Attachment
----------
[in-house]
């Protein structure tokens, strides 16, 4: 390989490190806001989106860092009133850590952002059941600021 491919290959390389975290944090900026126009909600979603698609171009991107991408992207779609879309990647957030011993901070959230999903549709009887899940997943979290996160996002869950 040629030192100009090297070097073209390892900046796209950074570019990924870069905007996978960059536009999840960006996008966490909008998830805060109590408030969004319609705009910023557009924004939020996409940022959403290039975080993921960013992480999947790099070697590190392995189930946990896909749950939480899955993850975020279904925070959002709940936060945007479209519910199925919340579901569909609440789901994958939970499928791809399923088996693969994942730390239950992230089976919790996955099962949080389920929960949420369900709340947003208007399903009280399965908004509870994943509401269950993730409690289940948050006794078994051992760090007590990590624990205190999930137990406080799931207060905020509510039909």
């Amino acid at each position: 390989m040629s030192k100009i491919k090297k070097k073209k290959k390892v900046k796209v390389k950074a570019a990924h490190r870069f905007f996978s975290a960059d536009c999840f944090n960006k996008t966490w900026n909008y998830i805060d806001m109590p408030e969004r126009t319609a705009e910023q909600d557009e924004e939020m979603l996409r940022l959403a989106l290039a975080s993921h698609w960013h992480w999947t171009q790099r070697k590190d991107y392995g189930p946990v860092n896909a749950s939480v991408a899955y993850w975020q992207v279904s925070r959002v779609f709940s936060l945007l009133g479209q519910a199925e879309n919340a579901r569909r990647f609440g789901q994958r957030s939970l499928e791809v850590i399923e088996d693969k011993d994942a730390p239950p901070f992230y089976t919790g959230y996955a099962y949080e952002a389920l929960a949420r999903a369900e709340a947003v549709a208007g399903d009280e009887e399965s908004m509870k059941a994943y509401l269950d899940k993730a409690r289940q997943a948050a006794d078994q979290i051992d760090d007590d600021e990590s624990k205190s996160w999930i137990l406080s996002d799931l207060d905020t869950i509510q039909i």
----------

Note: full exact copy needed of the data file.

[in-house]
């Protein structure tokens, strides 16, 4: 390989490190806001989106860092009133850590952002059941600021 491919290959390389975290944090900026126009909600979603698609171009991107991408992207779609879309990647957030011993901070959230999903549709009887899940997943979290996160996002869950 040629030192100009090297070097073209390892900046796209950074570019990924870069905007996978960059536009999840960006996008966490909008998830805060109590408030969004319609705009910023557009924004939020996409940022959403290039975080993921960013992480999947790099070697590190392995189930946990896909749950939480899955993850975020279904925070959002709940936060945007479209519910199925919340579901569909609440789901994958939970499928791809399923088996693969994942730390239950992230089976919790996955099962949080389920929960949420369900709340947003208007399903009280399965908004509870994943509401269950993730409690289940948050006794078994051992760090007590990590624990205190999930137990406080799931207060905020509510039909």
């Amino acid at each position: 390989m040629s030192k100009i491919k090297k070097k073209k290959k390892v900046k796209v390389k950074a570019a990924h490190r870069f905007f996978s975290a960059d536009c999840f944090n960006k996008t966490w900026n909008y998830i805060d806001m109590p408030e969004r126009t319609a705009e910023q909600d557009e924004e939020m979603l996409r940022l959403a989106l290039a975080s993921h698609w960013h992480w999947t171009q790099r070697k590190d991107y392995g189930p946990v860092n896909a749950s939480v991408a899955y993850w975020q992207v279904s925070r959002v779609f709940s936060l945007l009133g479209q519910a199925e879309n919340a579901r569909r990647f609440g789901q994958r957030s939970l499928e791809v850590i399923e088996d693969k011993d994942a730390p239950p901070f992230y089976t919790g959230y996955a099962y949080e952002a389920l929960a949420r999903a369900e709340a947003v549709a208007g399903d009280e009887e399965s908004m509870k059941a994943y509401l269950d899940k993730a409690r289940q997943a948050a006794d078994q979290i051992d760090d007590d600021e990590s624990k205190s996160w999930i137990l406080s996002d799931l207060d905020t869950i509510q039909i």